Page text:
Osmania General Hospital drains spew biomedical toxins into River Musi

DECCAN CHRONICLE. | COREENA SUARES
Published Jul 6, 2017, 4:03 am IST
Updated Jul 6, 2017, 6:49 am IST
Report found body fat, blood in the hospitals drains that join city’s sewers.
The present practice of dumping untreated hospital waste of various categories is a huge health hazard. Musi River could become a breeding ground for super bugs.
 The present practice of dumping untreated hospital waste of various categories is a huge health hazard. Musi River could become a breeding ground for super bugs.

Hyderabad: A report prepared by a Human Rights Forum team for the principle secretary, health, has given a detailed account of how untreated liquid biomedical pollutants at the Osmania General Hospital are being flushed down the city’s drains that run through colonies. It causes severe risks to the environment including pollution of surface, ground, and drinking water sources.

HRF president Dr Babu Rao, a former chief scientist, who worked on the report said, “We have pin-pointed a number of plastic bags containing human anatomical waste (yellow bags) lying in the open space outside a locked room of OGH. We also saw that there were two bundles of post-mortem linen on the side of the road leading to the mortuary.” The main concern, the report said, were the choked drains adjacent to the old OGH mortuary, where body liquid from unclaimed bodies after the postmortem was discharged into an open drain outside the building. The drain was filled with plastic bags that carry the waste. “One can find body fat and blood in the drain,” it said.

The report found unattended waste in the building adjacent to the mortuary. “The sewer line from the mortuary joins the hospital sewer that in turn joins the municipal sewer outside the OGH premises. OGH sewers are now open due to the laying of a road and they are not leak-proof. If the sewer does not lead to a treatment facility, an on-site retention system with treatment will be necessary before wastewater is discharged,” it said.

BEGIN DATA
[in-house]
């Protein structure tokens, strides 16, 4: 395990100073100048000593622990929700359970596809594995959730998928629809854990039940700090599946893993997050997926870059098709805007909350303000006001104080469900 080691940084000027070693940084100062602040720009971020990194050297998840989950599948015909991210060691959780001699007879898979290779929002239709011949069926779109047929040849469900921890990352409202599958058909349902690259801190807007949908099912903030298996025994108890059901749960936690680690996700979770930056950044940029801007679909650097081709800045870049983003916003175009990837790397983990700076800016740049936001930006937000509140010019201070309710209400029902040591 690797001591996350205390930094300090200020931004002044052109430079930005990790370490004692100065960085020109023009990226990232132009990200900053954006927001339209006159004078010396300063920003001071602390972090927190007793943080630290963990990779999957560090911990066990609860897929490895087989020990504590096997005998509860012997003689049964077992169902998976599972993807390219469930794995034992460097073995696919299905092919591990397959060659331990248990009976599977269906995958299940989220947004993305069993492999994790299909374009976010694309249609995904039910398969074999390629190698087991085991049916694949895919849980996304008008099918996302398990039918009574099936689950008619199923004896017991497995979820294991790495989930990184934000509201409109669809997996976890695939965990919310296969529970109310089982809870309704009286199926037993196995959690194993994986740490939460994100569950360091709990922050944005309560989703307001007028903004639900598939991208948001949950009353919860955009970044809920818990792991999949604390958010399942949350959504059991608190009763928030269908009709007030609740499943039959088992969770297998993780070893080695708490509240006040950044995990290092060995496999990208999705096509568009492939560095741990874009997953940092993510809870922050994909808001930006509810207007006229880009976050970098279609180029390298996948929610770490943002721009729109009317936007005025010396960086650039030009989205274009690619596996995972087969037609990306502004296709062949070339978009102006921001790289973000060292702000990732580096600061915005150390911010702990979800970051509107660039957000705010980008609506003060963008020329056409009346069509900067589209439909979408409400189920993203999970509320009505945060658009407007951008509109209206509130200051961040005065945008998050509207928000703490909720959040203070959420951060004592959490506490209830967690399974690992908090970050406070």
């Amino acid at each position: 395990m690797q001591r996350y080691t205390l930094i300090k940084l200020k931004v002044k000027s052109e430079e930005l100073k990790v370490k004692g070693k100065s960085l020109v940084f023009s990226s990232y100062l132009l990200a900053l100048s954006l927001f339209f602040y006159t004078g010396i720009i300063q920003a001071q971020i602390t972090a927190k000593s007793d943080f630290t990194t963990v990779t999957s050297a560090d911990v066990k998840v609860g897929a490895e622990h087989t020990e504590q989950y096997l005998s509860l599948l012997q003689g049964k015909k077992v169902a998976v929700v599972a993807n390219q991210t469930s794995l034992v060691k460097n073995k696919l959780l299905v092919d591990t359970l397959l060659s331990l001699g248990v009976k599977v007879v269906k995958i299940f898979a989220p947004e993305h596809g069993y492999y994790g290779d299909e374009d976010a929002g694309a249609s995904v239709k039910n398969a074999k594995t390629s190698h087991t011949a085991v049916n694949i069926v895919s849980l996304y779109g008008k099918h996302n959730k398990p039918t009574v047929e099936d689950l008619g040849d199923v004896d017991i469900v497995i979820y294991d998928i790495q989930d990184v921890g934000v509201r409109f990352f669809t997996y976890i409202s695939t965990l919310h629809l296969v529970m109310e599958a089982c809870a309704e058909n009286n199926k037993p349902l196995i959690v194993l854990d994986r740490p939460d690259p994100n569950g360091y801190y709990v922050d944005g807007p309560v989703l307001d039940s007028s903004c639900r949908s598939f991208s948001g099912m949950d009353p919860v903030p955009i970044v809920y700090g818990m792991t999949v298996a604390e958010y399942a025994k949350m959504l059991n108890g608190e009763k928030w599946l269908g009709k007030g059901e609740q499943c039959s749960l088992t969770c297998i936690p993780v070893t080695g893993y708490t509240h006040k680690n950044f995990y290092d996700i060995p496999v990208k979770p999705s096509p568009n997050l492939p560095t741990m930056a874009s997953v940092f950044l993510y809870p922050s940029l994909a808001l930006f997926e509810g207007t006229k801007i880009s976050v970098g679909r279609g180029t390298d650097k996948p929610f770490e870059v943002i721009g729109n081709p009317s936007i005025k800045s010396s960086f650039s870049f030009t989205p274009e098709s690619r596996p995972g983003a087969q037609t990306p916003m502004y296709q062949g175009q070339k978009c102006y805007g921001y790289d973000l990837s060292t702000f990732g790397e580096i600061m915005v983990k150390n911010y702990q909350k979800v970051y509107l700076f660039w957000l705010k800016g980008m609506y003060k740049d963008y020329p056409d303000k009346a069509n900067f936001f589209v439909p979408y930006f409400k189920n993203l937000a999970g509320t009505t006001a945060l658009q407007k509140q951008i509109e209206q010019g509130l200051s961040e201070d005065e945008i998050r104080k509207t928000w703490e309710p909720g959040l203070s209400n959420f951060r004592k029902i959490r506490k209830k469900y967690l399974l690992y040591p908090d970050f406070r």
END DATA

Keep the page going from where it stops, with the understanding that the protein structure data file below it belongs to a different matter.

Certain types of biomedical pollutants are known to be bioactive even at low concentrations and are not degradable. These can have short—and long-term effects on the environment and human health. With OGH drains joining city sewers that empty into the Musi River, there is a real-time danger if this situation persists, he said. “In the backdrop of Hyderabad becoming the origin for development of several multi-drug resistant bacteria as the recently published joint study by several German institutes reveals, the present practice of dumping untreated hospital waste of various categories is a huge health hazard. Musi River could become a breeding ground for super bugs,” Dr Babu Rao said.

A letter criticising the apathy of OGH was written by former Union secretary Dr E.A.S. Sarma to the chief secretary, and the principal secretary, health. The department has not yet questioned the OGH authorities.

Location: India, Telangana, Hyderabad




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